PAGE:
A sea quite unlike the one you might imagine...

As the first of "Brando Sando's" Secret Projects and a beautiful hardcover edition, I impulse-bought this one pretty much as soon as it became available through Dragonsteel's website (I did not back the Kickstarter). As the summer came to a close, I thought a seafaring fantasy would be the perfect way to say farewell to the season, so I finally gave this a read.  

4/5 I wouldn't say that "TRESS" is Sanderson's best or deepest piece of fiction, but I did find it to be a rather enjoyable voyage through an inventive world with vibrant characters and some fun narrative turns. 

Our story starts with Tress, who's a girl that might not meet your expectations in that she really is like other girls, as long as those girls care deeply for their family, want to find that special someone who completes them, and have a fondness for collecting cups. Although her origins are humble and she may not be one of the "unstoppable girl bosses" that Hollywood seems to love right now, she still  goes on quite the adventure and manages to pull off some incredible feats along the way. I very much enjoyed Tress's personal arc as she realizes that she has a calling which she must respond to. Her journey is fraught with haphazard plans, silly blunders, and some heavy moral choices. I think her story is one that many of us can relate to in many ways. Most of us aren't super heroes or battle mages or whatever else and I found it deeply enjoyable to read the story of someone who isn't all that extraordinary, yet still manages to become just that through her empathy for those around her and determination to do the right thing. I'd honestly love to see more characters like Tress in fantasy literature.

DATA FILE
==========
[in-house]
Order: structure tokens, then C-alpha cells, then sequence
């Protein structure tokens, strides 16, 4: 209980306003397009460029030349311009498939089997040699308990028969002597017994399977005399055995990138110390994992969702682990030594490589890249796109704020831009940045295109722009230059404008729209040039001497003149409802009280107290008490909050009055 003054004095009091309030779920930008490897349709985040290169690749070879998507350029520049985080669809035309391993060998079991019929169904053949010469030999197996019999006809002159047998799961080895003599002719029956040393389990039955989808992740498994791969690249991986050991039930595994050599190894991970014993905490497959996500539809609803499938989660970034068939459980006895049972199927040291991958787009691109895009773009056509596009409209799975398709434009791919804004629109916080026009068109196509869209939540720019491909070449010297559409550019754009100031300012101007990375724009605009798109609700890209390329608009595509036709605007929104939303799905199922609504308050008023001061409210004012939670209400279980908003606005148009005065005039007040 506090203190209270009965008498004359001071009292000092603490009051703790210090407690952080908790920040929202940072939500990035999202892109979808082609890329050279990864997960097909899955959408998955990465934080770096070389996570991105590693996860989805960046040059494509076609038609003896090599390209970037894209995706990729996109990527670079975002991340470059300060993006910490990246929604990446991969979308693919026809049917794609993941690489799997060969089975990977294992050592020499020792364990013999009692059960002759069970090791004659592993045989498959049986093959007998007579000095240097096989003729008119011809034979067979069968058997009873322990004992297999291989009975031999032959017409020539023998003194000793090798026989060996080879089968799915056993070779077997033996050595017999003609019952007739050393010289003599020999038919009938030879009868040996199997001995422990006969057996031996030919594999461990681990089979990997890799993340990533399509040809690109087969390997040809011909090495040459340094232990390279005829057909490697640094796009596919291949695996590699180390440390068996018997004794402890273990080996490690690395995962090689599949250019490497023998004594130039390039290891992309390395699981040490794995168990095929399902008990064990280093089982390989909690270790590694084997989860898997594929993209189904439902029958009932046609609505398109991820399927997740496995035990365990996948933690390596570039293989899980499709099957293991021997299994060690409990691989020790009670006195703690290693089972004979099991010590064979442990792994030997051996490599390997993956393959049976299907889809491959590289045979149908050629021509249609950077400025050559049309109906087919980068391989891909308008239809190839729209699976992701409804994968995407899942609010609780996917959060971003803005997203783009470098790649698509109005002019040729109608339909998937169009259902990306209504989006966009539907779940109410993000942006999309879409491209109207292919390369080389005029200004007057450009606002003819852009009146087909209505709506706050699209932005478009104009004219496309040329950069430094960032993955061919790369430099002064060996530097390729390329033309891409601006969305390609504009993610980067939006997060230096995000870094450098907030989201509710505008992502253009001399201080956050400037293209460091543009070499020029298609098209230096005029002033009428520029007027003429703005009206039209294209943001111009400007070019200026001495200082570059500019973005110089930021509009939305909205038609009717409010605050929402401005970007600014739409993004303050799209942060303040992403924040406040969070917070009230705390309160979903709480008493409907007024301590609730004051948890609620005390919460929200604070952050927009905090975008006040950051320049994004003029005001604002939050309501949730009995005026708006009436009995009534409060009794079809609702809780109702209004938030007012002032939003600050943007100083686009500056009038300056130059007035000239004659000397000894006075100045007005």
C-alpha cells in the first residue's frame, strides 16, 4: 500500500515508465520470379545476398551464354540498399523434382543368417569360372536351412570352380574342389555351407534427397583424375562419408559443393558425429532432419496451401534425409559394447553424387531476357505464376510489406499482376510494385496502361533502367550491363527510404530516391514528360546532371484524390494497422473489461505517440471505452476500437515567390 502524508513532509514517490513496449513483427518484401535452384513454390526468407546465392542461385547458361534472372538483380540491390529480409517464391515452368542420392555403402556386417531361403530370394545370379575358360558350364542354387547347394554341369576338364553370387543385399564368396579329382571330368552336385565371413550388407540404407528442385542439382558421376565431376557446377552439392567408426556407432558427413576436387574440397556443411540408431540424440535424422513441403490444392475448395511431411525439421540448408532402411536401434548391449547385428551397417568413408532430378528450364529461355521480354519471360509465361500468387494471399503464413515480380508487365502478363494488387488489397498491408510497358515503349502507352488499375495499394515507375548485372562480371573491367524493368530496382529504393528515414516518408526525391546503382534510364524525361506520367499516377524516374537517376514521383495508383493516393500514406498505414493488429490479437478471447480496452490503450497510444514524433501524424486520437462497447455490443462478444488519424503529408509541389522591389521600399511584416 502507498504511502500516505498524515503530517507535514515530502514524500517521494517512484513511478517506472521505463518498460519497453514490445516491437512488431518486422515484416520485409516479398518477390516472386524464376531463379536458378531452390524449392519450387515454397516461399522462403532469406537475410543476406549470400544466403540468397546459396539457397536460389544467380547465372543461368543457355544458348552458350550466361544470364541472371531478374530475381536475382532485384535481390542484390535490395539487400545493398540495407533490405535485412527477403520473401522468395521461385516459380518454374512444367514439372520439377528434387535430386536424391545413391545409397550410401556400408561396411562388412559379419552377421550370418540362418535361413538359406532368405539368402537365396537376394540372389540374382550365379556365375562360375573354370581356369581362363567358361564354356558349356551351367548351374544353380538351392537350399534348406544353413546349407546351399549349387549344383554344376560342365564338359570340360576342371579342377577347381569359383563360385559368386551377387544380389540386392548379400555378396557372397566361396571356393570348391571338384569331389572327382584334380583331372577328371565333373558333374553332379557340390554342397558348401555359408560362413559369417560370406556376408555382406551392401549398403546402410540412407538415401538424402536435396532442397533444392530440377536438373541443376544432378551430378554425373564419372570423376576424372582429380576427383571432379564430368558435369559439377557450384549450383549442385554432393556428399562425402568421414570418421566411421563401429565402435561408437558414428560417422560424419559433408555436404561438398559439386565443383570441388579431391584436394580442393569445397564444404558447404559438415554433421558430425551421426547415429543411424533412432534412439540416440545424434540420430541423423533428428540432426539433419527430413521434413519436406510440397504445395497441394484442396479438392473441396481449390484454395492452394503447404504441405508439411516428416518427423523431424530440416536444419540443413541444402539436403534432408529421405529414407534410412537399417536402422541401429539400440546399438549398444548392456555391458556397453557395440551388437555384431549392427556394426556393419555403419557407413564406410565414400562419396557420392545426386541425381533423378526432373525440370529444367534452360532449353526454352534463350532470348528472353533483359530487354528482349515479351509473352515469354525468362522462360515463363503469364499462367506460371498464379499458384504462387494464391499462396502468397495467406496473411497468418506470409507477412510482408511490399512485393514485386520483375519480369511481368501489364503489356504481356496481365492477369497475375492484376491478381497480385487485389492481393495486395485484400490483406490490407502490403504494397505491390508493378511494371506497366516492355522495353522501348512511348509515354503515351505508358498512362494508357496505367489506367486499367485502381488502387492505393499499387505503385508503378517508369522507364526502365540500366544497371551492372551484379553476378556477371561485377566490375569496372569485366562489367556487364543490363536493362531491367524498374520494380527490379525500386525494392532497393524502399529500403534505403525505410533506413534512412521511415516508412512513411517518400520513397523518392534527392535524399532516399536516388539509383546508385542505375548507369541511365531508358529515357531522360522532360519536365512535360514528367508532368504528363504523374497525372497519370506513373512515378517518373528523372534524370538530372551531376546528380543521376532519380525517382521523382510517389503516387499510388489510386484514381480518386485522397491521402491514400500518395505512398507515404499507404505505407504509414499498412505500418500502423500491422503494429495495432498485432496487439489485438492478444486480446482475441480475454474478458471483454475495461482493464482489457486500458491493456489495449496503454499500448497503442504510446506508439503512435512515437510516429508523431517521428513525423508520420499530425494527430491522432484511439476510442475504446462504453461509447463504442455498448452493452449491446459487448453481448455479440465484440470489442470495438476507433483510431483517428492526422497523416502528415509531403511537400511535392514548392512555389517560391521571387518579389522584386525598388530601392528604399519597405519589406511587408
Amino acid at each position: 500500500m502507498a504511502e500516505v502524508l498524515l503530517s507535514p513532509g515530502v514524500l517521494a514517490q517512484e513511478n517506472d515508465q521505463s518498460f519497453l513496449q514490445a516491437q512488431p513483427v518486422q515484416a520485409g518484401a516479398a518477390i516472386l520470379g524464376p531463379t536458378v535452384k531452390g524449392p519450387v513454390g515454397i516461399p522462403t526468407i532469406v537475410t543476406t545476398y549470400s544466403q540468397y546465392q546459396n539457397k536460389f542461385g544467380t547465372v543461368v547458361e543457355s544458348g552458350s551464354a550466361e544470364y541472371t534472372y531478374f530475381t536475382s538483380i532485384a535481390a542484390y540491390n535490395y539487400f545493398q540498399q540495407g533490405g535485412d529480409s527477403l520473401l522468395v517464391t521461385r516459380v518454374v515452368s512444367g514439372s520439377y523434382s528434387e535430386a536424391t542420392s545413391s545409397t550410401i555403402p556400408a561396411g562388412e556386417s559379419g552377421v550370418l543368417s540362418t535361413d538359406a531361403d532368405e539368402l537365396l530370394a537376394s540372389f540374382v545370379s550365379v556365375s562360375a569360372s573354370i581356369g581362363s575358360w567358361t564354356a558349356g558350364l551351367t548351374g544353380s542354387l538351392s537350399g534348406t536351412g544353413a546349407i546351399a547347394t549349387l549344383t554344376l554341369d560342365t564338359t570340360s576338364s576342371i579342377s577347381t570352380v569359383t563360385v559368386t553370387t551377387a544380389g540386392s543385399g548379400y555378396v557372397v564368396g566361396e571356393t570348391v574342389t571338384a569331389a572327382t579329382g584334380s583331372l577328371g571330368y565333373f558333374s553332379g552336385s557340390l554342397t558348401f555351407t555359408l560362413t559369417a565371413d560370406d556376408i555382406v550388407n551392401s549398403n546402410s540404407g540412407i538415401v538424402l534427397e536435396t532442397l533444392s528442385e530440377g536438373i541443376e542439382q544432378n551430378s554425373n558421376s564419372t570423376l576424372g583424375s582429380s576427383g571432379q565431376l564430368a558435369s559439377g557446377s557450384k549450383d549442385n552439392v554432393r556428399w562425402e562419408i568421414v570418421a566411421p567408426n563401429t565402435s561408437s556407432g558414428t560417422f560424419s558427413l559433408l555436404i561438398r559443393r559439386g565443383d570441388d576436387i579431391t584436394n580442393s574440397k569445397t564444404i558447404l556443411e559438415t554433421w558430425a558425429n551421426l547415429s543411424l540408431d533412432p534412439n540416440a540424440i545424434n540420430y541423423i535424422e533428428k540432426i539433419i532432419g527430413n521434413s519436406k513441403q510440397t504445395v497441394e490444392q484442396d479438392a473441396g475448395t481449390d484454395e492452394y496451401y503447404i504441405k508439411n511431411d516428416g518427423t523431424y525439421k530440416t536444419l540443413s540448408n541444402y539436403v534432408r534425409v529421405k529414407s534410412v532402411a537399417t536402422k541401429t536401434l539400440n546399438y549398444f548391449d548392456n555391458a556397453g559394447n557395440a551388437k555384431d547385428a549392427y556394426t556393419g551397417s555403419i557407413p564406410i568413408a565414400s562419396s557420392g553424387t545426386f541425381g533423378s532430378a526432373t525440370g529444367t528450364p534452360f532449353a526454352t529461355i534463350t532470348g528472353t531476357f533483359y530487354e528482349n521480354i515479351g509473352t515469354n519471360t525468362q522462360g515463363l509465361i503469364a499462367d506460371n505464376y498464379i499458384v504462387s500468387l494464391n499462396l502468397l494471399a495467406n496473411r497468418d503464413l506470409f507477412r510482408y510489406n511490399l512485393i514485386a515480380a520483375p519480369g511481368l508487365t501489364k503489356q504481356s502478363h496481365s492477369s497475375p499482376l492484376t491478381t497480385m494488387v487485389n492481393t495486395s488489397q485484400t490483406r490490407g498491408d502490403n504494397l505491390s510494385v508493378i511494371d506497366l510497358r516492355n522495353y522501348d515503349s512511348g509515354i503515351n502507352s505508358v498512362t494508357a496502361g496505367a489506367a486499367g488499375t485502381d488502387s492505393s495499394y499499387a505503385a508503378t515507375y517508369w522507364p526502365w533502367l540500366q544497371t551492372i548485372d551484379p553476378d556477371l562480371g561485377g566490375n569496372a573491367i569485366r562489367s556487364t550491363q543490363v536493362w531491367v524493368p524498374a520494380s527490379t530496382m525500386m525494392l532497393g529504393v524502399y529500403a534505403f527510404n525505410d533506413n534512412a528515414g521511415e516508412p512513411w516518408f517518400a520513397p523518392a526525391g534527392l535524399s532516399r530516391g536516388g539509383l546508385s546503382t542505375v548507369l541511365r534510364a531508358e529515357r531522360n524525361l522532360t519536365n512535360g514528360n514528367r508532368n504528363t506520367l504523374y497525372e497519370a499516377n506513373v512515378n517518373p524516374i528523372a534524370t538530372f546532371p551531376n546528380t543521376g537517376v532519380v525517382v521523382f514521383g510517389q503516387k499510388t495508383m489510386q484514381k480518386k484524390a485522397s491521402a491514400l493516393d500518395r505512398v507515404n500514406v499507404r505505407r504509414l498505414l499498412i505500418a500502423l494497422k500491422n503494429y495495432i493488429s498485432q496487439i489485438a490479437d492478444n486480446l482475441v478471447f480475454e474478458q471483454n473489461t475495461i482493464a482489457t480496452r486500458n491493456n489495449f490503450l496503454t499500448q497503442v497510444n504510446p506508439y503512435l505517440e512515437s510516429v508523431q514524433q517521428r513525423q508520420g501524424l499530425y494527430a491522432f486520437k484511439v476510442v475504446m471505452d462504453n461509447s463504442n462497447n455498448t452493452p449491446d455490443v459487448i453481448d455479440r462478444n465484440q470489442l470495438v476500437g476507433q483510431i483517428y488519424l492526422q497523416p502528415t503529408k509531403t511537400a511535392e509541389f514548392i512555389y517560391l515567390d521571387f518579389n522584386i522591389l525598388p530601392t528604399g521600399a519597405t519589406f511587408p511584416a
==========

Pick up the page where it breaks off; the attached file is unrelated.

Although this is Tress's story, it is actually told from the tongue-in-cheek perspective of Hoid/Wit. I think this is one aspect that may make or break the whole reading experience for people. Hoid's humor doesn't bother me too much, but it is objectively quite cringey at times and there were moments where it took me a second to understand that there was even a joke woven into his narration since some of his commentary can be rather obtuse. That said, I think one of the positive sides of the story being told through his lens is that he has a brutally honest portrayal of Tress and her colorful companions. The way that each of the crewmembers' little quirks and idiosyncrasies are handled felt authentic and usually funny in the way that real-life people can be kind of funny. Part of the joy of this book is forming the relationships with different side characters alongside Tress, so I don't want to mention specific examples, but I will say that I found this to be a really enjoyable part of the adventure.